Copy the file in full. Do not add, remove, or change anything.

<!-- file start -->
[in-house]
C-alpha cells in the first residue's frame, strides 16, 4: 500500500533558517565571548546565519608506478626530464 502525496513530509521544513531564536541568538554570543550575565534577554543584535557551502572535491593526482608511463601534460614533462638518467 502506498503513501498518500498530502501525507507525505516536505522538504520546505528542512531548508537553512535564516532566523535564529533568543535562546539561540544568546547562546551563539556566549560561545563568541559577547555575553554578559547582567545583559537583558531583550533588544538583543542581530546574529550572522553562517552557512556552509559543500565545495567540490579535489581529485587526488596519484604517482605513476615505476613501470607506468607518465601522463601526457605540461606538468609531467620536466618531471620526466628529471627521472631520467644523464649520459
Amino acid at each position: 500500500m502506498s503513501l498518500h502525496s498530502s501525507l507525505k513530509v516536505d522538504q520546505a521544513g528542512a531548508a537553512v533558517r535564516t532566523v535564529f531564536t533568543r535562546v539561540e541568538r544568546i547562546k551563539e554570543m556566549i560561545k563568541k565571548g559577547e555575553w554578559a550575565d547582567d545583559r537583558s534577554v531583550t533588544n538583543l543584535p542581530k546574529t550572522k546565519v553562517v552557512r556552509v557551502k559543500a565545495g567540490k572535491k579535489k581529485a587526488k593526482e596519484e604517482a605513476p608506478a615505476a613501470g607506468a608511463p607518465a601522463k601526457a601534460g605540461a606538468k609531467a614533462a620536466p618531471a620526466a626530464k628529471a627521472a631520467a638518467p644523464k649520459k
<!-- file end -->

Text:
[in-house]
C-alpha cells in the first residue's frame, strides 16, 4: 500500500533558517565571548546565519608506478626530464 502525496513530509521544513531564536541568538554570543550575565534577554543584535557551502572535491593526482608511463601534460614533462638518467 502506498503513501498518500498530502501525507507525505516536505522538504520546505528542512531548508537553512535564516532566523535564529533568543535562546539561540544568546547562546551563539556566549560561545563568541559577547555575553554578559547582567545583559537583558531583550533588544538583543542581530546574529550572522553562517552557512556552509559543500565545495567540490579535489581529485587526488596519484604517482605513476615505476613501470607506468607518465601522463601526457605540461606538468609531467620536466618531471620526466628529471627521472631520467644523464649520459
Amino acid at each position: 500500500m502506498s503513501l498518500h502525496s498530502s501525507l507525505k513530509v516536505d522538504q520546505a521544513g528542512a531548508a537553512v533558517r535564516t532566523v535564529f531564536t533568543r535562546v539561540e541568538r544568546i547562546k551563539e554570543m556566549i560561545k563568541k565571548g559577547e555575553w554578559a550575565d547582567d545583559r537583558s534577554v531583550t533588544n538583543l543584535p542581530k546574529t550572522k546565519v553562517v552557512r556552509v557551502k559543500a565545495g567540490k572535491k579535489k581529485a587526488k593526482e596519484e604517482a605513476p608506478a615505476a613501470g607506468a608511463p607518465a601522463k601526457a601534460g605540461a606538468k609531467a614533462a620536466p618531471a620526466a626530464k628529471a627521472a631520467a638518467p644523464k649520459k